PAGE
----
[Editor note: Part I yesterday described Ken Green’s current responsibilities at the Fraser Institute and Canadian energy/environmental issues. Today’s post covers Green’s early interest, education, and career in environmentalism.]
MR: When did you first become interested in environmental science?
KG: I was always interested in nature as a kid. I remember catching frogs at a nearby golf course when I was 5, and I grew up in California camping in the various state parks, where I was always interested in catching critters and playing with them. Lizards, horned toads, snakes, small rodents, whatever I could catch. I also loved science, and remember the name of my 6th grade science teacher, Mr. Jahn, who made studying science fun.
I used to go out to the Mojave Desert a lot with my mother, who was a real character. She was an amateur “treasure hunter,” and loved prospecting for gold in the rivers and streams of California, as well as out on a placer mining claim we had in the Mojave. I’d tool around on a motorcycle, and do the shoveling for the sluices boxes and dry-washers, she’d pan out the gold, and spend time chatting with friends around the motor home. For a short time, she had a shop that sold prospecting equipment in the San Fernando Valley north of Los Angeles.
Prospecting with my mother would turn out to be influential on the way I came to view environmental policy. My mother was a member of the Prospectors Club of Southern California and hauled me along to meetings with her when I was in my early teens. It was there that I was first exposed to the tension that was growing with environmentalists, who were laboring to ban things like prospecting in state parks, or in areas they viewed as fragile, such as the Mojave.
They were also beginning to push for bans on motor vehicles in parks, and things like that. It was seen as a huge threat in the mining community, and my mother, who absolutely adored the desert (where her asthma eased up and she felt healthier) invited people to the club to speak about the threats that environmentalists posed to prospecting, and to encourage people to write their representatives.
MR: So you were a ‘naturalist’ before the term ‘environmentalist’ began to be used?
KG: I suppose that’s a fair characterization – I was always somewhat fascinated with nature, and I enjoyed watching insects and animals, and speculating about why they did the things they did, wondering how water-striders could walk on water, wondering how desert iguanas could run so fast, that sort of thing. But I did develop some strong environmental beliefs as well – growing up as a kid with asthma in the smoggy San Fernando Valley in California did sensitize me (literally) to the reality of pollution.
MR: And was your mother a naturalist…as well?
KG: Well…I wouldn’t go that far – My mother enjoyed nature, certainly, but that was secondary to her interest in the particular activity of prospecting, and socializing with others in the prospecting community. She had asthma as well, and loved the clean air of the deserts and California’s state parks. Certainly, we tried to minimize any impact we had on the environment, and tried to be responsible in our camping, but there’s no question, we did leave a hole or ten here or there. I was more interested in the flora and fauna side of things than my mother was – my mother just humored the giant collections of bullfrogs I’d amassed, or my keeping a tank with lizards and horned toads in my bedroom. My mother passed away before the full onslaught of the environmental movement and consequently got to enjoy her claim until her death. I eventually let the claim lapse as I’d moved away. But in the end, that area would have been taken from me anyway: the land was set aside to protect endangered species such as the desert tortoise and the kangaroo rat.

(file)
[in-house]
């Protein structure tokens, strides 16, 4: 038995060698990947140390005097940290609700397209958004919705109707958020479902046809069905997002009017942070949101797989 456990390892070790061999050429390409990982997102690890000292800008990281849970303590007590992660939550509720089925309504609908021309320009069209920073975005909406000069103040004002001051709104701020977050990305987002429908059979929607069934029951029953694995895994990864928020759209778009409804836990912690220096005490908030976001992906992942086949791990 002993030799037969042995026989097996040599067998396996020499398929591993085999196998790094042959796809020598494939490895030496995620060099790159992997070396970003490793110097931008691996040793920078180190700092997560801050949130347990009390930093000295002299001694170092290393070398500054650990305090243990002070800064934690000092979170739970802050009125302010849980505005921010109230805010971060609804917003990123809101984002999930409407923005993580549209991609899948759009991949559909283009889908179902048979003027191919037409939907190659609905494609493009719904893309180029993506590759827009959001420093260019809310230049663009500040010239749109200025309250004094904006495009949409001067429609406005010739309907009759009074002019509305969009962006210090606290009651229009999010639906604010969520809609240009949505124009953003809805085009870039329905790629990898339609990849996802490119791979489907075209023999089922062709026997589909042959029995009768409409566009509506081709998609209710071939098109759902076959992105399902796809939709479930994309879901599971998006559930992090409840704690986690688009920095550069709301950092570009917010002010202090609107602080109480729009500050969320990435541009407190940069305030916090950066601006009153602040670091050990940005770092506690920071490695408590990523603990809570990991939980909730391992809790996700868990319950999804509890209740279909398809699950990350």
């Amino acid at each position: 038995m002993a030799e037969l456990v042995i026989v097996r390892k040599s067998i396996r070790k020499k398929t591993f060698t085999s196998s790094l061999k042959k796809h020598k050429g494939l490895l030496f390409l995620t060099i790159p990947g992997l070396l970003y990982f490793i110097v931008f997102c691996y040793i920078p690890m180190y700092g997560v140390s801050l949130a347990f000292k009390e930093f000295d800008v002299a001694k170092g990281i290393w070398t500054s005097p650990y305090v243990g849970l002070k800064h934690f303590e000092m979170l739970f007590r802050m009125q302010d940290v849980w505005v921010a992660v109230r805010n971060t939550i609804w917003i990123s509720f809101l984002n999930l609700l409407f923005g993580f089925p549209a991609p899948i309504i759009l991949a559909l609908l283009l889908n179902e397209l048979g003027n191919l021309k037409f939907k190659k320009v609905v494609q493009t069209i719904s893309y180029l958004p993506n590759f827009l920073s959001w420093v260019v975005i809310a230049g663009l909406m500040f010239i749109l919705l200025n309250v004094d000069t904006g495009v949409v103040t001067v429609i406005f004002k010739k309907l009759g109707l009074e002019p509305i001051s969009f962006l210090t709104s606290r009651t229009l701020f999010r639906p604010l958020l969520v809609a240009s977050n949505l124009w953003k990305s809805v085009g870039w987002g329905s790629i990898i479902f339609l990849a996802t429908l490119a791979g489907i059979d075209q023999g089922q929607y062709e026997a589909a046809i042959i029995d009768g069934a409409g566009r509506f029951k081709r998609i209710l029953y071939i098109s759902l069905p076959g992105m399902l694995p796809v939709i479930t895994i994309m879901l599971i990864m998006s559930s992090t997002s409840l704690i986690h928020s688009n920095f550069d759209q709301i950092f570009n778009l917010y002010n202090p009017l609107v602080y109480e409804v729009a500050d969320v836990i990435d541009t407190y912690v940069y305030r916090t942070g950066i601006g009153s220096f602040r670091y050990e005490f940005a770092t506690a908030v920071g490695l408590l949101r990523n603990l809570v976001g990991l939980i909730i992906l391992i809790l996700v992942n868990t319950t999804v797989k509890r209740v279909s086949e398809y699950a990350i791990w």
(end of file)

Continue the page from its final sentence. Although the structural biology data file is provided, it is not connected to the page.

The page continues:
MR: Tell us about your education through your doctorate at UCLA.
KG: That part is fairly straightforward, at least! For a few years as a child, I went to a private Jewish day school, in New Jersey, but after that, it was public school through high-school. Most of my schooling was in the San Fernando Valley in California, the cradle of ValSpeak. I was at the grand opening of the infamous Sherman Oaks Galleria, like, ohmygod! (and yes, the girls in my Jr. High and High school really did talk that way. I remember hearing the accent when I was still riding a bus to school, around the mid-1970s. The rest of the country wouldn’t suffer that for another decade or so.)
After high school I was recruited to UCLA in a new English honors program they’d created and were populating by recruiting people who scored particularly well on the National Achievement Tests. The program emphasized writing extensively – in fact, virtually every assignment in all of the courses within the program had written exams and numerous (and lengthy) writing assignments. I spent a year in the program before going into biology, a subject that came naturally to me and offered diverse career pathways.
I completed a Bachelor’s degree in general biology at UCLA, went down to San Diego State University for a Master’s in molecular genetics (where I got interested in the idea of using molecular biology and genetic bioengineering to remedy environmental problems).